Again, Dr. White's book, The Forgotten Trinity and Rob Bowman's book, Why You Should Believe in the Trinity, to me are two of the best and answered JWs and shows the Trinity to be Biblical.

It is much more straight and to the point and easier for me and the layperson JW to read that than to have cull through all these complicated scholars on Patristics and find what they are talking about, and they don't help because they don't reference to what they are talking about.

Ken Temple said...

undoubtedly because such subordinationism preserved the transcendence of the Father and thus the crucial distinguish-ability of the Father and Son for any faith did not err on the side of modalism or Sabellianism. (Page 135 – bold emphasis mine.)"

I thought Sabellianism was Modalism. They are the same. So what does he mean?

Ken Temple said...

The Scriptures are clearer on this than the early Church Fathers that you and the scholars cite.

So, it took a while to deal with some verses(John 14:28; John 20:17) that seemed to create a tension with the classic verses that teach that Jesus was God from all eternity - John 1:1-5; 1:14; 1:18; Philippians 2:5-11; Colossians chapter 1; Hebrews 1, Romans 9:5, John 20:28, Revelation chapters 1, 4-5, 21-22, etc.

Ken Temple said...

Revelation 1:8

Revelation 21:6

Revelation 22:13

with

Isaiah 41:4

Isaiah 44:6

Isaiah 48:12

All these together(along with the others mentioned and many others) communicate the concepts of the Son being equal in nature/substance with the Father, without the exact word, "homo-ousias".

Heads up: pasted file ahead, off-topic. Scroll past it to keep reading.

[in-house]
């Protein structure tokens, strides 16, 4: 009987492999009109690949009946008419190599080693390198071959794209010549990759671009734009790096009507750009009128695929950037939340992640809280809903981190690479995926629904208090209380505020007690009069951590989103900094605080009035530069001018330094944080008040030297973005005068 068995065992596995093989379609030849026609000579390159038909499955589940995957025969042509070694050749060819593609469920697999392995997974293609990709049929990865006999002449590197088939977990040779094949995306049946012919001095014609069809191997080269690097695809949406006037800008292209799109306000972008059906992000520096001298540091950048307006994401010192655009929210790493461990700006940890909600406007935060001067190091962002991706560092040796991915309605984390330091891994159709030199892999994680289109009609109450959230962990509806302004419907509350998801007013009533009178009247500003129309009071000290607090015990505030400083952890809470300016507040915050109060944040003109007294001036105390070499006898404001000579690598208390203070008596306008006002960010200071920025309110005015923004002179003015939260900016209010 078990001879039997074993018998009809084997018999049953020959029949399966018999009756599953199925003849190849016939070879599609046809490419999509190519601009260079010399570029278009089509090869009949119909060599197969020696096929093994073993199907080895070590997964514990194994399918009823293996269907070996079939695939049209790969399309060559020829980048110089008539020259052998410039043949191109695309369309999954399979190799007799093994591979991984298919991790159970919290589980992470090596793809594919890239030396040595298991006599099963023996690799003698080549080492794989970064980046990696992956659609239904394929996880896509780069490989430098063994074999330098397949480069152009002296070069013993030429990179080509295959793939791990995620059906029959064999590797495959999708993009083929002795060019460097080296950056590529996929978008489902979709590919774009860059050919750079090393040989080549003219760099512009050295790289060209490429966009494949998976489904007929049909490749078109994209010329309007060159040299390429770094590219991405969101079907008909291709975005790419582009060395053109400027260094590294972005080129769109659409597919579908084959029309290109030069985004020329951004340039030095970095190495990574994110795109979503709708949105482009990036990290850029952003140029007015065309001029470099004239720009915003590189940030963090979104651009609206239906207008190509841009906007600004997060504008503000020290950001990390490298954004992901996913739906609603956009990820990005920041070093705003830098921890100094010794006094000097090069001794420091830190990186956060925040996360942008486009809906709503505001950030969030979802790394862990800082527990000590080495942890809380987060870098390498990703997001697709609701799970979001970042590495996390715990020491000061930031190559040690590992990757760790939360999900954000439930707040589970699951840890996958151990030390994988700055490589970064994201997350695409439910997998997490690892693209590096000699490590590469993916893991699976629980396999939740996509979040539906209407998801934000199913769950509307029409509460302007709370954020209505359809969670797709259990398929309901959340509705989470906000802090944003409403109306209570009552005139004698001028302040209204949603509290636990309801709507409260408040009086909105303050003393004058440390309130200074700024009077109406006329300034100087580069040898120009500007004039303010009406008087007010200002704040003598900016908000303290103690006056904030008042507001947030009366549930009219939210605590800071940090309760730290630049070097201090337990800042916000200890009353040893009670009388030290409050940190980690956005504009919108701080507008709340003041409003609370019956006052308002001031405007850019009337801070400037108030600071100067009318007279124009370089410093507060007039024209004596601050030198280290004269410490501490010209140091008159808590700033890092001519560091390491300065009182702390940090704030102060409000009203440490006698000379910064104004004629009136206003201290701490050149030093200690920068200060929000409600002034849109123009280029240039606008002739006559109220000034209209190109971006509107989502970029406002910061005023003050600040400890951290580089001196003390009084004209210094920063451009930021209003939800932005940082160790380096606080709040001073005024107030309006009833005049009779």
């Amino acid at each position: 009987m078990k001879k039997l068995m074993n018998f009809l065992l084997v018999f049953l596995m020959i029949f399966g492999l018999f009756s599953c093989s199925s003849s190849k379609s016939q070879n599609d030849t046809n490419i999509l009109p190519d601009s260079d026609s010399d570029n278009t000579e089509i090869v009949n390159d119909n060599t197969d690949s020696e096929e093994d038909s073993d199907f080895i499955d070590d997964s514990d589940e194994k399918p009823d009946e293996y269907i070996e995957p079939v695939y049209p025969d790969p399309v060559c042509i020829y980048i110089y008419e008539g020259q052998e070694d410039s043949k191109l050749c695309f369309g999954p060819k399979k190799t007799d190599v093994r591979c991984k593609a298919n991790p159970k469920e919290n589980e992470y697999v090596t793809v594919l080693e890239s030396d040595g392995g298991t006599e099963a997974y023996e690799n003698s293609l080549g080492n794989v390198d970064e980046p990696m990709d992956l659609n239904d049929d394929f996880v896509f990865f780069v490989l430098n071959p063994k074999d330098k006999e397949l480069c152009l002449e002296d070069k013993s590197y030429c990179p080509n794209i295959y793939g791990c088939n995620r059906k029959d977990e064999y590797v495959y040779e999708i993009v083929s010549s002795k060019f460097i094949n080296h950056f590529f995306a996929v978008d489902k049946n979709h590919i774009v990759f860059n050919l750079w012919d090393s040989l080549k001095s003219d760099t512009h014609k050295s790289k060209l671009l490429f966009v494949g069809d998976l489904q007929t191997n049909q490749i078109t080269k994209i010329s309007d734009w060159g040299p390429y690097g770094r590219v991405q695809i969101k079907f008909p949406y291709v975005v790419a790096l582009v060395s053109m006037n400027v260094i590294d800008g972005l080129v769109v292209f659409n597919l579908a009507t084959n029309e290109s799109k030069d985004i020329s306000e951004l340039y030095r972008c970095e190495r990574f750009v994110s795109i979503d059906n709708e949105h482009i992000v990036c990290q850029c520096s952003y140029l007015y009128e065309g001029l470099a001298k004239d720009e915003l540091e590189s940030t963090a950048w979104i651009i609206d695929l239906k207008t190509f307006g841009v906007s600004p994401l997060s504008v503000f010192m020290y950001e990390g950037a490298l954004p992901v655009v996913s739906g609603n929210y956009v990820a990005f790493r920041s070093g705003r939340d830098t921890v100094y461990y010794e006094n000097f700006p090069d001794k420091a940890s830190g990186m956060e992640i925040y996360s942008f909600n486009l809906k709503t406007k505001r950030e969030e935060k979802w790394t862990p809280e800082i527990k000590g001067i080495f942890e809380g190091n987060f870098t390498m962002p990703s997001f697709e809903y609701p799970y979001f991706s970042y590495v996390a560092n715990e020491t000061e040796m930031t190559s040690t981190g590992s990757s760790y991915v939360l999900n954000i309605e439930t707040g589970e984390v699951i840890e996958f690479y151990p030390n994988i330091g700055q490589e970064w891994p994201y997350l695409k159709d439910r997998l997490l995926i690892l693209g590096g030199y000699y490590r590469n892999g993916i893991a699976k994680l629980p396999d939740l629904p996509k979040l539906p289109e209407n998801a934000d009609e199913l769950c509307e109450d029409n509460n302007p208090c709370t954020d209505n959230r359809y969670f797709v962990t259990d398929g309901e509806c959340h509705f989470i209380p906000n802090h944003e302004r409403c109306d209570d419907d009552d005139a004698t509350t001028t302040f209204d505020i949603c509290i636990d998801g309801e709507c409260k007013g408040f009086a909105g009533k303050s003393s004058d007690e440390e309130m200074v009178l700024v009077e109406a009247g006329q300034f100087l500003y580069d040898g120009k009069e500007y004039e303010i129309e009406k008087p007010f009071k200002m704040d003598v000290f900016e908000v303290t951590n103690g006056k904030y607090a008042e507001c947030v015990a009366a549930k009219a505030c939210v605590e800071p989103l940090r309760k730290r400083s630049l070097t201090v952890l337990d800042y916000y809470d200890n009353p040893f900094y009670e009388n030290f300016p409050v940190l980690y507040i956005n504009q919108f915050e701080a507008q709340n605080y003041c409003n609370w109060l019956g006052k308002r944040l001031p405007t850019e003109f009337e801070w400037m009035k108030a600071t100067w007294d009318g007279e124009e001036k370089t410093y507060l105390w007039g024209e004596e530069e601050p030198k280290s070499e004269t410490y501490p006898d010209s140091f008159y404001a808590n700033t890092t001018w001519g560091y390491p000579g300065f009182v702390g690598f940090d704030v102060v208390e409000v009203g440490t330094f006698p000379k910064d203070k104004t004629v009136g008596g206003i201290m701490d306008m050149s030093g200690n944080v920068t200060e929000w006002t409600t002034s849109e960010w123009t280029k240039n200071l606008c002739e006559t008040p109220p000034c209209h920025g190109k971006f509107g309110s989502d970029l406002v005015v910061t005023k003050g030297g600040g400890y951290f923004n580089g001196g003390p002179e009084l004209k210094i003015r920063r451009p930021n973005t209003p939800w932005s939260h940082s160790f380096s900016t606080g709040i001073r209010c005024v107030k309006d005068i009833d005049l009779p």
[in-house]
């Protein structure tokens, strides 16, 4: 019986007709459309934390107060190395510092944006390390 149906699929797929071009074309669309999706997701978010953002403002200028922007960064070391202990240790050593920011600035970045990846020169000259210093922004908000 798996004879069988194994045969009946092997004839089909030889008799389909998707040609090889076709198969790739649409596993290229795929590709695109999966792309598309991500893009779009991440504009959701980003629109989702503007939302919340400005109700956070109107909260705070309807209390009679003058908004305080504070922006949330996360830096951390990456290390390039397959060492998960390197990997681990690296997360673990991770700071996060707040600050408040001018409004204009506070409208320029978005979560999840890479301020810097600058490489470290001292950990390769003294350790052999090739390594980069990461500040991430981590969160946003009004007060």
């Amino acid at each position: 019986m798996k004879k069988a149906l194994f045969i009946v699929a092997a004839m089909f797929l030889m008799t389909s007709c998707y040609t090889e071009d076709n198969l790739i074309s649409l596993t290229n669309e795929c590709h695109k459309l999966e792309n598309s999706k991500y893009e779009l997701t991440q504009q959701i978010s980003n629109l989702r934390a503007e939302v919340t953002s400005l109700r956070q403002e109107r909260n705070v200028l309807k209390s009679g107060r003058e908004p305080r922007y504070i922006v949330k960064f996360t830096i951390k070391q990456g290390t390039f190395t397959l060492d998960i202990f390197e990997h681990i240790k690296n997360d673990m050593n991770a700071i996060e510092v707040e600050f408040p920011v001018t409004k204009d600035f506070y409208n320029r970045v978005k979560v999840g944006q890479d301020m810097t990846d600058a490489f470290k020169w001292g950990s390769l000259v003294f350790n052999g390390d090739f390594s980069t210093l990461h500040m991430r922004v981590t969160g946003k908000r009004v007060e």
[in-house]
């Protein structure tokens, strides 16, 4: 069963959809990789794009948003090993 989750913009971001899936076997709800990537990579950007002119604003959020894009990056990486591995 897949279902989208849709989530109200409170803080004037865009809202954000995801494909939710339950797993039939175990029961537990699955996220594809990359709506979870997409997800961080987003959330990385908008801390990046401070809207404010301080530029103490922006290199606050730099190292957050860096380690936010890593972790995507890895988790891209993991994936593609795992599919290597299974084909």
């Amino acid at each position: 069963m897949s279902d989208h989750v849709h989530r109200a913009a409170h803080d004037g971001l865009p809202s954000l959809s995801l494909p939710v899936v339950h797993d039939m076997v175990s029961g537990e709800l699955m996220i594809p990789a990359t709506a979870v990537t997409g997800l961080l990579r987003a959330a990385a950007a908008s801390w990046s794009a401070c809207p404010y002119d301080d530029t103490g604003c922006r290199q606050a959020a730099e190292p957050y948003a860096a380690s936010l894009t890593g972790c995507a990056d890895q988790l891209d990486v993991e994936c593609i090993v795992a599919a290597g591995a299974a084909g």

The Trinity is a much clearer truth in the Scriptures, and a valid and appropriate doctrinal development; than the Marian dogmas and Papal dogmas and indulgences/penance/priestly sacerdotalism/ex opera operato/transubstantiation.

Protestants have teachers/pastors/elders who can interpret the text right and correctly and carry out the teaching office correctly.

Just because the Early Church got it right on the Trinity and Canon, does not mean that they were right on every other thing and furthermore, the Marian and Papal dogmas came much later and they were clearly anachronistic and wrong.

You are trying to say that just as we needed an authority to eventually get the doctrine of the Trinity worked out (33-451 AD) and the canon ( 367 AD); Protestants need the Roman Catholic Magisterium in order to interpret all the other stuff rightly, like Mary and the Pope and the other issues that Protestants disagree on - like baptism and the Eucharist and Predestination and Justification, etc.

That is a big jump you are making; and it just does not pass the smell test.

If we take Erasmus' advice to ad fontes - "keep getting back to the sources" - the study of Scripture is primary, not the Early Church fathers, though they are good and profitable for many things.

Ken Temple said...

ooops - should have been clearer: